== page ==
Monday, May 14, 2012

Feature Article: Healthy Weight

When I meet a new weight loss client, one of the first questions I ask is, “How much weight would you ideally like to lose?”  Usually they turn around and ask me, “Well, how much do I need to lose?”   I figured that I’d create a post to help my readers answer this common question.

There are several guidelines to help you figure out your ideal weight.  As a Licensed Nutritionist and an Exercise Physiologist, my goal is to get my client down to a point where their weight will no longer increase their risk of chronic disease.  If they want to go a bit lower for cosmetic reasons, that is fine and I’m happy to help them do so.  However, when their weight is no longer going to negatively impact their health, I truly feel like I’ve done my job.  So how do you set your weight loss goals to minimize your risk of chronic disease?  There are actually 3 important measures.

Body Mass Index
Body mass index is a great place to start.  Your body mass index is your weight in kilograms divided by your height in meters squared.   If your body mass index is 25 or lower, your weight is considered normal.  If it falls between 25.1 and 29.9, you are considered overweight.  If it is 30 or more you are considered obese.

Risk of chronic disease begins to increase with BMI’s over 25 and rises sharply with BMI’s over 30.  I always have my clients shoot for a BMI under 25.  While the BMI measure isn’t perfect, there is a lot of solid research behind the numbers, so I always have my clients start there.  The Center for Disease Control has a free BMI calculator (click here).  You can use this calculator to figure out your BMI today and also what weight you need to reach to get it under 25.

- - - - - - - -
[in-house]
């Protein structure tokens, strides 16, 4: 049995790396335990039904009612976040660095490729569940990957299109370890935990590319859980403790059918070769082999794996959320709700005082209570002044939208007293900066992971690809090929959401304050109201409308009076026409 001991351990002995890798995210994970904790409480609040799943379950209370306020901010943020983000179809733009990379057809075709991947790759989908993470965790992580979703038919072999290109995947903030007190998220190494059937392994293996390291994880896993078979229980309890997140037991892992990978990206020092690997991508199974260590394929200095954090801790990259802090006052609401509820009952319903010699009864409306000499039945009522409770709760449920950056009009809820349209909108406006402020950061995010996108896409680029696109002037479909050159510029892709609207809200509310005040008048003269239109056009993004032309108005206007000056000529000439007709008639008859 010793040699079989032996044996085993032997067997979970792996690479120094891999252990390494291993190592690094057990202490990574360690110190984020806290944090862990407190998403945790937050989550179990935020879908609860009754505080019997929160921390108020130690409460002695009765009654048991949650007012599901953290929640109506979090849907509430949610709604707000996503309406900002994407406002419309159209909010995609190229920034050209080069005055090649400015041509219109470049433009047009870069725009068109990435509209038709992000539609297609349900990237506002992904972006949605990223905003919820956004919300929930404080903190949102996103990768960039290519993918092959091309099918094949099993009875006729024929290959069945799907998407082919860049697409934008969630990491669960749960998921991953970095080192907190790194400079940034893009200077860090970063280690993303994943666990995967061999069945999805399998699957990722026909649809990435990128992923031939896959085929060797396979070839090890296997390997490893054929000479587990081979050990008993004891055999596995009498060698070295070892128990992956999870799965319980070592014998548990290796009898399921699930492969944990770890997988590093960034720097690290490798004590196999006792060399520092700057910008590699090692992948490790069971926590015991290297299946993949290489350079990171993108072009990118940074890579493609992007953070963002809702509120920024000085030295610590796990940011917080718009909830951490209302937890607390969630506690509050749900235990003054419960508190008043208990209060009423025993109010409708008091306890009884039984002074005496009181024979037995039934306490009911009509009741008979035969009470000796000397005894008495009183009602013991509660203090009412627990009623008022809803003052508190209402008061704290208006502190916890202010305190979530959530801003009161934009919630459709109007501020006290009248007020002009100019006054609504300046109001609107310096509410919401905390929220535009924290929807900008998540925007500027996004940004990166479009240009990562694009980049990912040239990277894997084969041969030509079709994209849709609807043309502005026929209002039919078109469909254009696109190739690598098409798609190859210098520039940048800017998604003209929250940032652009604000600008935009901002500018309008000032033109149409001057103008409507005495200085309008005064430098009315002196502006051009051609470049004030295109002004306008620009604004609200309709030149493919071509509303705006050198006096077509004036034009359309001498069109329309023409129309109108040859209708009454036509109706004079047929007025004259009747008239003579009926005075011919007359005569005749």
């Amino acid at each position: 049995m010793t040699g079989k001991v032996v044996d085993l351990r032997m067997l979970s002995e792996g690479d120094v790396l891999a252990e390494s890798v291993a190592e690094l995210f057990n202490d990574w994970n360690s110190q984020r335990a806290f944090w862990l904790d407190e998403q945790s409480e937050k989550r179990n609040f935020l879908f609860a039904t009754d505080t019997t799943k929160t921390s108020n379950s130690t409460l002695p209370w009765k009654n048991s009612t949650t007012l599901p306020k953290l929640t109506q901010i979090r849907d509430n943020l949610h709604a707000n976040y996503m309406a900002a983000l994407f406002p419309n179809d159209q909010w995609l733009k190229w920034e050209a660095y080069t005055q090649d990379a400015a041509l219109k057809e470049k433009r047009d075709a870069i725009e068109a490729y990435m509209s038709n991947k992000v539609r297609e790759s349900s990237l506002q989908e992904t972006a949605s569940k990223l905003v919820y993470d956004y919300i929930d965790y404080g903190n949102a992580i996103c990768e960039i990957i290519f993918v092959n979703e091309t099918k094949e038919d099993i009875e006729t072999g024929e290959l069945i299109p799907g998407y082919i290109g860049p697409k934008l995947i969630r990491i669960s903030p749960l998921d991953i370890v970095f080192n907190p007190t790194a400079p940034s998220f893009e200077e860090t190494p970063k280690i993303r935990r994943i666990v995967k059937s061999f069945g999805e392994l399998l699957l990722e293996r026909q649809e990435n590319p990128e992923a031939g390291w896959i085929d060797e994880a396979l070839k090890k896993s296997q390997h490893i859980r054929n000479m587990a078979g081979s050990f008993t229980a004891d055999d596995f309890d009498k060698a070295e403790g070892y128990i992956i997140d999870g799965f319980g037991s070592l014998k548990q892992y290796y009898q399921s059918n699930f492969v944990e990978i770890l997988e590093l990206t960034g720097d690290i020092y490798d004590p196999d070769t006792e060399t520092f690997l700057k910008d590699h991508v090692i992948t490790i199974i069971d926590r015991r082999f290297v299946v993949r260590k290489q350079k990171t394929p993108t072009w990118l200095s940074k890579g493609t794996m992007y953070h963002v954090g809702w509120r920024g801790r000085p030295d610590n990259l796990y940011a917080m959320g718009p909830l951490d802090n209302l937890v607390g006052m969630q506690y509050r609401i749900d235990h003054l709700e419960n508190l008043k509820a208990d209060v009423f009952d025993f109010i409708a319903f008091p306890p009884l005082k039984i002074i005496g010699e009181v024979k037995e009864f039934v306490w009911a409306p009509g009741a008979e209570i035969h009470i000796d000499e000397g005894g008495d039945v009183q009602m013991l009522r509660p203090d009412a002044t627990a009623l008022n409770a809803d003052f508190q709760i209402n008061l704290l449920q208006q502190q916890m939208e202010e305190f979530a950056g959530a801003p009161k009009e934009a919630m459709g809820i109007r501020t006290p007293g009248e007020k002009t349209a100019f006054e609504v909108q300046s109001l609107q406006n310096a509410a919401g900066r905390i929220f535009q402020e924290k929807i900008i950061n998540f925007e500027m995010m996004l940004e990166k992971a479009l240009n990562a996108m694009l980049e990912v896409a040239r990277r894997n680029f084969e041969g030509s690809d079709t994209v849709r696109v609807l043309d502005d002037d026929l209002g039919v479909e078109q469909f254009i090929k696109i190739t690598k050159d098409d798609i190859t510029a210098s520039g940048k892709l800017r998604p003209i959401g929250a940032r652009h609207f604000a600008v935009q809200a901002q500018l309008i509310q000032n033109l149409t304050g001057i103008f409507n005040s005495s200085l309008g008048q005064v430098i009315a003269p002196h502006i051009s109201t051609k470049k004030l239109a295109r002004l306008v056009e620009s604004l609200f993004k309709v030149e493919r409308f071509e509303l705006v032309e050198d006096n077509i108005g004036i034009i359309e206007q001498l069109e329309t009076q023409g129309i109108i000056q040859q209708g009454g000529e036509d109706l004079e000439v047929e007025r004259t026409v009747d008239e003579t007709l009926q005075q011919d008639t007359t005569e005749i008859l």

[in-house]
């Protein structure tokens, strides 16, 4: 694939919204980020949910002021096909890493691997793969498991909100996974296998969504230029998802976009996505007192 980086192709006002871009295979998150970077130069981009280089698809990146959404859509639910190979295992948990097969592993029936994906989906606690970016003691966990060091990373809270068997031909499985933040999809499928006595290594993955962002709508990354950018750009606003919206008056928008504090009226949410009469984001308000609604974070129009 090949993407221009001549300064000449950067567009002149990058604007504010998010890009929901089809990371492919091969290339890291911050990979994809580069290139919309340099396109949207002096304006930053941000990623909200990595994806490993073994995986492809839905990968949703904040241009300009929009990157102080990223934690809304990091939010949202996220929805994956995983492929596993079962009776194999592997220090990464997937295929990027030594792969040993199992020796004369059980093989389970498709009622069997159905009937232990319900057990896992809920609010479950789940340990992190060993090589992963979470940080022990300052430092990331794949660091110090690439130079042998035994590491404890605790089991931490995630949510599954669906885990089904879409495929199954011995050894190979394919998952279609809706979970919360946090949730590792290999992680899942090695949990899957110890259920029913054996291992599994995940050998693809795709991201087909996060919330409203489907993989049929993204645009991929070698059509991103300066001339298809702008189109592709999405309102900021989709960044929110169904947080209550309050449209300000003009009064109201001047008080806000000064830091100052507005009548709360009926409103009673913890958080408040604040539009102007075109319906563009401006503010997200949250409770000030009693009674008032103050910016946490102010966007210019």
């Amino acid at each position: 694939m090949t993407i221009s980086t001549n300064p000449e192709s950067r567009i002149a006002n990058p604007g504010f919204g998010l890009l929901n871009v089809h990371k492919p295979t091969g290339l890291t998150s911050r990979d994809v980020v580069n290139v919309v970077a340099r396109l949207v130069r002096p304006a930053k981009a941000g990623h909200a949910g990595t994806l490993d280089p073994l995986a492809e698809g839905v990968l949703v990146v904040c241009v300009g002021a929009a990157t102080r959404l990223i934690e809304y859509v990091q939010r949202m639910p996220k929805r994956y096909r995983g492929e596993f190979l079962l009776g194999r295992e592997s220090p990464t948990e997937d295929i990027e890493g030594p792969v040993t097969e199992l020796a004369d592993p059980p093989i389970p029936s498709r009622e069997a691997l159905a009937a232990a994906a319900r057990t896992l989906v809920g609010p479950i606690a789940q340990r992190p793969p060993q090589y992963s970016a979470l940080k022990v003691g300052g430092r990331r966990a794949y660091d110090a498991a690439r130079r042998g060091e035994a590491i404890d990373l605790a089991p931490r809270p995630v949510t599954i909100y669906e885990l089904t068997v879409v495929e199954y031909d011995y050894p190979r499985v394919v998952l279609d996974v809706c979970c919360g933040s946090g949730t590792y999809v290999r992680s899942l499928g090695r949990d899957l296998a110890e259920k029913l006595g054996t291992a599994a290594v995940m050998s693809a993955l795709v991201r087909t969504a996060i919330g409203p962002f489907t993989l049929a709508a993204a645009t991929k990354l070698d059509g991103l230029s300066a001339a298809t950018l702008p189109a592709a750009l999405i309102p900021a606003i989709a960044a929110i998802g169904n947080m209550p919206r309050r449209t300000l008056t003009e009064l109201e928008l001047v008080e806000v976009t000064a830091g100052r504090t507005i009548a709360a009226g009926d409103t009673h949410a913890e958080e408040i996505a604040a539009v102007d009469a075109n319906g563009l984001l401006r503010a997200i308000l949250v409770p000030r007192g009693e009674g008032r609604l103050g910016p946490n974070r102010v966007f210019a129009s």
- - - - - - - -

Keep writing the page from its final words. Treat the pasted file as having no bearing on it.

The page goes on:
Waist Circumference
The next area you want to focus on is your waist circumference.  Abdominal fat is particularly harmful to our health.  It has been associated with insulin resistance and inflammation, which can lead to increases in risk of heart disease, diabetes and even some cancers. 

Measure your waist with a tape measure right at your navel.  Men want to be below 40 inches and women want to be below 35 inches.  Your waist measure is important even if you are at a healthy weight.  Studies have shown that if your BMI is below 25 but your waist circumference is too high, your will have a significantly higher risk of death.

Body Fat
One other useful measure is your percent body fat.  The best way to measure this is with a DEXA scan.  This machine is often used to measure bone density.  Many don’t have access to one of these, so your next best bet is a bioelectrical impedance analyzer.

These machines work by shooting an imperceptible electric pulse up your body.  Since muscle and fat conduct electricity differently, your body fat can be measured.  If you are interested in picking up an analyzer, I recommend the brand Tanita.  Tanita sells a line of very accurate scales that come with a bioelectrical impedance analyzer.  They generally run around $100.  I’ve seen validation studies on these scales and when used correctly, they correlate highly with DEXA scans, which are the gold standard for body composition assessment.  Since bioelectrical impedance relies on proper levels of hydration, for 3 hours before the test you don’t want to eat, sleep, or exercise.

I’ve had a Tanita Ironman for years and love it.  To learn more about these analyzers or to pick one up, check out their website at tanita.com.

So what body fat should you shoot for?  A fit level of body fat is generally considered 14-17% for men and 21-24% for women.  That is a great goal to shoot for.


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